Several charter boats are on hire from the harbour at Margate. The water here is 5-6 fathoms deep and the bottom, except at Margate Sands, is of chalk and flints, unlike the sand and gravel bottom at Herne Bay. Excellent bass and thornback ray are caught during spring and summer. The North Foreland Lighthouse is south-east of Margate, and the Elbow Buoy is approximately three miles out at sea from this point. Here one can expect the finest cod fishing to be had in the British Isles.
Many dinghy anglers favour the Longnose Buoy which is nearer, being a mile offshore, and where similar catches can be made. During the summer, bass fishing is good off the inshore chalk ledges and artificial lures are very successful. In the town there is a stone jetty and promenades from which most varieties can be taken depending on the season.
Broadstairs, on the A225 about 4 miles south-east of Margate, has a harbour where boats can be chartered to fish the same area as the Margate boats. Shore angling is possible from the harbour arm and from the chalk ledges north and south of the town.
Ramsgate, south of Broadstairs, is on a direct route from London via the M2, A222 and A253. With its very large harbour and excellent boat facilities, it accommodates both individual and charter anglers. The boats fish as far as the Elbow Buoy, particularly in winter for the cod, at North Goodwins for thornback ray during the summer months, and at Quern Bank for the good bass fishing. Pegwell Bay, which is a shallow water mark, is good for flatfish and whiting. Shore angling takes place from the harbour arms and a large variety of fish are caught although the ground is rather snaggy from the western arm. Large shoals of mullet abound inside the harbour during the summer months and can be caught on freshwater tackle. Other shore stations include the Chines and Under-Cliffe.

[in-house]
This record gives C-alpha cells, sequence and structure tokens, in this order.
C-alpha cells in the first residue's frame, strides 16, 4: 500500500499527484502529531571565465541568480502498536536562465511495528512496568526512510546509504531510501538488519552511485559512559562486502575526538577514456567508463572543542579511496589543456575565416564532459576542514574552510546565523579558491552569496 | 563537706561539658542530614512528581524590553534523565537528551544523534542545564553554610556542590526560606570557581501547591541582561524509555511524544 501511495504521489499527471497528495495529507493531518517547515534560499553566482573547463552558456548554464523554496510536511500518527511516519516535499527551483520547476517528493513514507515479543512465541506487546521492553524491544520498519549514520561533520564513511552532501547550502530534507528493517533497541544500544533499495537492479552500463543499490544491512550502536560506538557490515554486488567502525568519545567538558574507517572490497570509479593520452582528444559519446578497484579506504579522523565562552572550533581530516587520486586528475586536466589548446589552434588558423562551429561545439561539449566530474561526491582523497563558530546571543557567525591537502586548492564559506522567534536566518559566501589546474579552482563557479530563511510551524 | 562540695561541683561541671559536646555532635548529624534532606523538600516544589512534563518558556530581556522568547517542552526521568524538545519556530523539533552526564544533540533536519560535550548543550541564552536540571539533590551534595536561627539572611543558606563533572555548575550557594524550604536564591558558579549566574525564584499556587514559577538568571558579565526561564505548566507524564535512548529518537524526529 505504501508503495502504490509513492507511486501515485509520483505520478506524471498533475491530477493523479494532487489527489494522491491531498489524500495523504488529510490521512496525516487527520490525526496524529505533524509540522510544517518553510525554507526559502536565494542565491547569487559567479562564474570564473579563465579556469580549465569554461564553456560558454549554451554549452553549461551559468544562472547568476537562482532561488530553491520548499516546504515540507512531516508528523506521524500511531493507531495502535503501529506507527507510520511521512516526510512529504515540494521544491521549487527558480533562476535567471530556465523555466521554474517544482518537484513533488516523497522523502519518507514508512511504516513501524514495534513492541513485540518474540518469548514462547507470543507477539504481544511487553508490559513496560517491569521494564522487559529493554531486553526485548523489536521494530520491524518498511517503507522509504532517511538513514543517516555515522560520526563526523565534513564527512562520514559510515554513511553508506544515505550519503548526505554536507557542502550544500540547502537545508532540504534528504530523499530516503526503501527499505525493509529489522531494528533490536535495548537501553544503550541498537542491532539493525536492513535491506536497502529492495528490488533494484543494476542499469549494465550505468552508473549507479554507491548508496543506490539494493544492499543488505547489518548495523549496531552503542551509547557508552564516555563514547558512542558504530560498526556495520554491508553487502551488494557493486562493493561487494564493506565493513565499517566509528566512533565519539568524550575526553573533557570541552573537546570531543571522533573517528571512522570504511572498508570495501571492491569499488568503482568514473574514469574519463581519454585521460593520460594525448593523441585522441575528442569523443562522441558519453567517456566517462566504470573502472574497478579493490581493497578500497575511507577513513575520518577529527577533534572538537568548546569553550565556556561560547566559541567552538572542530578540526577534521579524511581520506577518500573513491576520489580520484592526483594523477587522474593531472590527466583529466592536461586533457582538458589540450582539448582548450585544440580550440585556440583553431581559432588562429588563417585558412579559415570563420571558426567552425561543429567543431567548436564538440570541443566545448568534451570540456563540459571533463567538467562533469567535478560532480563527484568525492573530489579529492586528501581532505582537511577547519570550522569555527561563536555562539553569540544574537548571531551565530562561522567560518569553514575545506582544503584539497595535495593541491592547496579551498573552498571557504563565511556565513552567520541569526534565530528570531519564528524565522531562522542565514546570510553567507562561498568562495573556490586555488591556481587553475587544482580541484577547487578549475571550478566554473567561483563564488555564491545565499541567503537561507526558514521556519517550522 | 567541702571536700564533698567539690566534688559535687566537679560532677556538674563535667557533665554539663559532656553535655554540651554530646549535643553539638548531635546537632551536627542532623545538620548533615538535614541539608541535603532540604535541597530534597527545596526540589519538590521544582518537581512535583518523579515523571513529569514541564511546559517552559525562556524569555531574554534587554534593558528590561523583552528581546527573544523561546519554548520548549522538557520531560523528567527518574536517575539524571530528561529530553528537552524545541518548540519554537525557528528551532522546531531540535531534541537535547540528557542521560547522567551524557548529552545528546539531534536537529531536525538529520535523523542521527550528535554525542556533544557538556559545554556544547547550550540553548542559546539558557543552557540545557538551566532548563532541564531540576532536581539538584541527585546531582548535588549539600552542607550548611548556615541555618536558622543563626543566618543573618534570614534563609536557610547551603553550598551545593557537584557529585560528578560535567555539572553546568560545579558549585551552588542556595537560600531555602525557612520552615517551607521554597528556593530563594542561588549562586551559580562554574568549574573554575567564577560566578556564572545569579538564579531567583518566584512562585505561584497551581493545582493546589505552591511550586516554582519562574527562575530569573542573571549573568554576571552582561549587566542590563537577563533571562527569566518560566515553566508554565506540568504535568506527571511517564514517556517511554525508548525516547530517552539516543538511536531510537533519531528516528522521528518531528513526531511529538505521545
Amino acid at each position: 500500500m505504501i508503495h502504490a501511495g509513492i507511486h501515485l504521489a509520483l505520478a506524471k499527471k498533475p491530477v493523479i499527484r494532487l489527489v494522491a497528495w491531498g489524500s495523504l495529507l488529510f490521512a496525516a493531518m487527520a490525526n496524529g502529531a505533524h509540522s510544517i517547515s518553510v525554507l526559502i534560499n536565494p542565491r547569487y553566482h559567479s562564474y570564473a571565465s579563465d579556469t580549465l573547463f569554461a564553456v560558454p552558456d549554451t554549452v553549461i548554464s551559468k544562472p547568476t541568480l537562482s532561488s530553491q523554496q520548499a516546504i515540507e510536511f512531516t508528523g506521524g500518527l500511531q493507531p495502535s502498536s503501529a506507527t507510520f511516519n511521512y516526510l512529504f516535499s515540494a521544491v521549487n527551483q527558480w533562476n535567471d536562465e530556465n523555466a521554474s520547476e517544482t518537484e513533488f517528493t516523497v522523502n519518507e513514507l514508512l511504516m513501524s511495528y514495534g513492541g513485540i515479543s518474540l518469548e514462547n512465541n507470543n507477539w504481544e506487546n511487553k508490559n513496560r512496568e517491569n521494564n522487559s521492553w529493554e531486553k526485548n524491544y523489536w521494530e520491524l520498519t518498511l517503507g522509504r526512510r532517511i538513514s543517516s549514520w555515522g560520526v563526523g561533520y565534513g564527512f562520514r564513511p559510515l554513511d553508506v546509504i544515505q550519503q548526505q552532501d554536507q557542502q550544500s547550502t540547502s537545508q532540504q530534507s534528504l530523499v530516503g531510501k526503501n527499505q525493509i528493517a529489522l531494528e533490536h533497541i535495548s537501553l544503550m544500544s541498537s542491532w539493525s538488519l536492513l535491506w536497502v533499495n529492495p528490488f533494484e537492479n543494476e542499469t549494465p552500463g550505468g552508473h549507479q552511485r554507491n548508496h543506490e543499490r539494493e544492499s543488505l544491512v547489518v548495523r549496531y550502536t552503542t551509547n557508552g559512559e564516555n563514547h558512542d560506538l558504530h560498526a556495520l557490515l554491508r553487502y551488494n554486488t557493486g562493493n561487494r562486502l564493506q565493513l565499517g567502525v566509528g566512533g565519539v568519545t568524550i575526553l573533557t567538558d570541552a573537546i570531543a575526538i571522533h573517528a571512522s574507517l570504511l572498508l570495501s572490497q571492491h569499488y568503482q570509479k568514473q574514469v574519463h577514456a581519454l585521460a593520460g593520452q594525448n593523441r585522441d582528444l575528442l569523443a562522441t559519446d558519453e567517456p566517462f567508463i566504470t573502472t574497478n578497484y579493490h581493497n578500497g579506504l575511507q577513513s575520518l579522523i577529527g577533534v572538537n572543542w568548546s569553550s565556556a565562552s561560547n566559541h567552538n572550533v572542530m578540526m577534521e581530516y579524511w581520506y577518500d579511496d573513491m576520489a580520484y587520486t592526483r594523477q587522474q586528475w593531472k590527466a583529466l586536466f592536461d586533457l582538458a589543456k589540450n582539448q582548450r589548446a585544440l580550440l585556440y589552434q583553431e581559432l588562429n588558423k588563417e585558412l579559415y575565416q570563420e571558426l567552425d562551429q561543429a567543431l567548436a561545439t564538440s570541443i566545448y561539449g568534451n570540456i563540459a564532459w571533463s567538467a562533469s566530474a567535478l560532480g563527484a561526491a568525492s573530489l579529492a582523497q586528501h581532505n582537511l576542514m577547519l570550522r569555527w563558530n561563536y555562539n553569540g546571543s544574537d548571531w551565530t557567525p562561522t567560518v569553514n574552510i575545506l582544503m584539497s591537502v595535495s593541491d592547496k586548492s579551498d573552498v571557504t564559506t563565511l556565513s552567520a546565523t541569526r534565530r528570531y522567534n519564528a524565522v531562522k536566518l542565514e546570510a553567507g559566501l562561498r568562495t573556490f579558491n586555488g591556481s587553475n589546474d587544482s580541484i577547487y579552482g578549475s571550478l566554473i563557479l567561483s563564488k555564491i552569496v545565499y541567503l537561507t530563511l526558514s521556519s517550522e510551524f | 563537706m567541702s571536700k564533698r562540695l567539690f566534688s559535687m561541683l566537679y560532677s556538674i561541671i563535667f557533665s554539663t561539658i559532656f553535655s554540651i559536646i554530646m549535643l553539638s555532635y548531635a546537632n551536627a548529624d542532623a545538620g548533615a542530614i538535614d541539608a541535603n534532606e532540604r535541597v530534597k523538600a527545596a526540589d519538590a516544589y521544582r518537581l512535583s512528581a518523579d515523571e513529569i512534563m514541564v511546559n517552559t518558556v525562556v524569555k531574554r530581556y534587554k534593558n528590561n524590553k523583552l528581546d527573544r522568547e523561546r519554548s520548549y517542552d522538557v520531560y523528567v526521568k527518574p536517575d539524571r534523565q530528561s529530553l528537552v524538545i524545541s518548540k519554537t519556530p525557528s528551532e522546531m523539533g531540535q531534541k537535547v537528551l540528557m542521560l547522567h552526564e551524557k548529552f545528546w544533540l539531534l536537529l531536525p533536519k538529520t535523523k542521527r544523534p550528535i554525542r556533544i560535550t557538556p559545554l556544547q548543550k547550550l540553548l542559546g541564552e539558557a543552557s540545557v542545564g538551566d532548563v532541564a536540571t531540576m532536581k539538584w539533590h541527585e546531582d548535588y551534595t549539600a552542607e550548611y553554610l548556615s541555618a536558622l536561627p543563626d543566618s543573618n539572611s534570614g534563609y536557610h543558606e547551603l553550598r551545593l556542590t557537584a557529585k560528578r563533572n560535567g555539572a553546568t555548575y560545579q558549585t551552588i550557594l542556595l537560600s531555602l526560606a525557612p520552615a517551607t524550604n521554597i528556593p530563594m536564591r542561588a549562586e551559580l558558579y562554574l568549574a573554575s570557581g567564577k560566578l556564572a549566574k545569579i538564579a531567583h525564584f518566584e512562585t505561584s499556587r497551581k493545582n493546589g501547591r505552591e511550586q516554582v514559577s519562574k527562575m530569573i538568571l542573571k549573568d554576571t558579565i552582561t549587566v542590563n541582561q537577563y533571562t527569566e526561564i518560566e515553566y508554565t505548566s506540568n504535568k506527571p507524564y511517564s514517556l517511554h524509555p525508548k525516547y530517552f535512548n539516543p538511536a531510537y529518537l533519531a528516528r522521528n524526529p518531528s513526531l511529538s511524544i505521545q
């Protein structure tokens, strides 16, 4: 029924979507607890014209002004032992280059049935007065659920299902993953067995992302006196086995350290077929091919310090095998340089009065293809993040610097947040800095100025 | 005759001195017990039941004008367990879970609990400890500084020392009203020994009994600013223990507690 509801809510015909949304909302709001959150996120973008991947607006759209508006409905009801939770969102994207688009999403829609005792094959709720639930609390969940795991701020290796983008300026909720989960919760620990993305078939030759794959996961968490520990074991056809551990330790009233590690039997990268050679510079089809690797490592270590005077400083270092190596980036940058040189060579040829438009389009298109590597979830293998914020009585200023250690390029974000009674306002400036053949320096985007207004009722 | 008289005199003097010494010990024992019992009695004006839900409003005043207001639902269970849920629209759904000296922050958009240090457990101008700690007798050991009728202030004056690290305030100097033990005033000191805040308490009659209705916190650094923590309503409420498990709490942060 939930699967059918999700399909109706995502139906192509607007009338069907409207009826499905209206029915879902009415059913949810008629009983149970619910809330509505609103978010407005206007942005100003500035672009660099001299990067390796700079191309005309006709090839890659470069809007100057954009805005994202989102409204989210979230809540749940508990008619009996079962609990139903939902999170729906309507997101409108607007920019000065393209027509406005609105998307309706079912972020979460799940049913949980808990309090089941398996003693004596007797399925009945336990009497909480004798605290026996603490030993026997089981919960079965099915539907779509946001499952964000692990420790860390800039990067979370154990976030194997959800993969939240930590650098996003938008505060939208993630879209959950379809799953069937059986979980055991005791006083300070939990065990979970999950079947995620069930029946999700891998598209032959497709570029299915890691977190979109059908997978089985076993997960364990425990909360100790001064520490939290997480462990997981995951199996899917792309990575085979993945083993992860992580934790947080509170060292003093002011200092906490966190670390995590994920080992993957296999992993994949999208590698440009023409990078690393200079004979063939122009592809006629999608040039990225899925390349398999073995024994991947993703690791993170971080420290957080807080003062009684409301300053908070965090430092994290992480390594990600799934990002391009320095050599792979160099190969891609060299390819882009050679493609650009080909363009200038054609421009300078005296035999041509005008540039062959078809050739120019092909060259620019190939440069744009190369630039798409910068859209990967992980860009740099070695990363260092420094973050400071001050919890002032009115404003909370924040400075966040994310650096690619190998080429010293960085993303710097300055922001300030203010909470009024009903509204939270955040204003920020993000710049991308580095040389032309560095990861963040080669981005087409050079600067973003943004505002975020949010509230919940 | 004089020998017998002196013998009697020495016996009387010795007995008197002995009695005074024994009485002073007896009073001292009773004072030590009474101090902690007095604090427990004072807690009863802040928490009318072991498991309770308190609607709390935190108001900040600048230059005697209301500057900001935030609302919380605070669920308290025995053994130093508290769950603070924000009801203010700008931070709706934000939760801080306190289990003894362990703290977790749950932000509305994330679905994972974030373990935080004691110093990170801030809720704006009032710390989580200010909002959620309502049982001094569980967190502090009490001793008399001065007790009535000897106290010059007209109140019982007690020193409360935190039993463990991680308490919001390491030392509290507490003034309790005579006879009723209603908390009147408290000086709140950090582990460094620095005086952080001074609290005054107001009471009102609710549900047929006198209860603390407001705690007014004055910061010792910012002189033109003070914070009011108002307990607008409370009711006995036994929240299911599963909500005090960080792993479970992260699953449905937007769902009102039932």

Sand and shingle
Although Sandwich lies a mile inland from the coast there is a road through the sand dunes to the shore. The chalk of Ramsgate has now given way to sand and shingle and excellent sport can be had by the beach angler from this point. Big catches of cod are made during the autumn and winter, and mainly flatfish, including soles, through the summer.
South of Ramsgate, and accessible via the M2, the A257 and the A258, Deal is the Mecca of sea angling. Large numbers of charter boats are launched from the steeply-shelving shingle beaches and just about every species of sea fish has been caught at some time in these waters. A number of wrecks, particularly on the Goodwin Sands, provide good conger fishing, and in the summer tope and thornback are still caught in fair numbers over the sands. There is often good plaice fishing north of the town and south of Kingsdown, but the town's reputation is primarily for winter cod and whiting. Angling is allowed throughout the year from the modern pier and also night fishing at weekends.
Known as the gateway to England, Dover boasts a magnificent harbour with several angling charter boats. This is the narrowest part of the English Channel and the tides are therefore the strongest, but on neap tides the fishing is good, particularly for conger, cod and pollack found among the many wrecks. The water here is deeper than the rest of the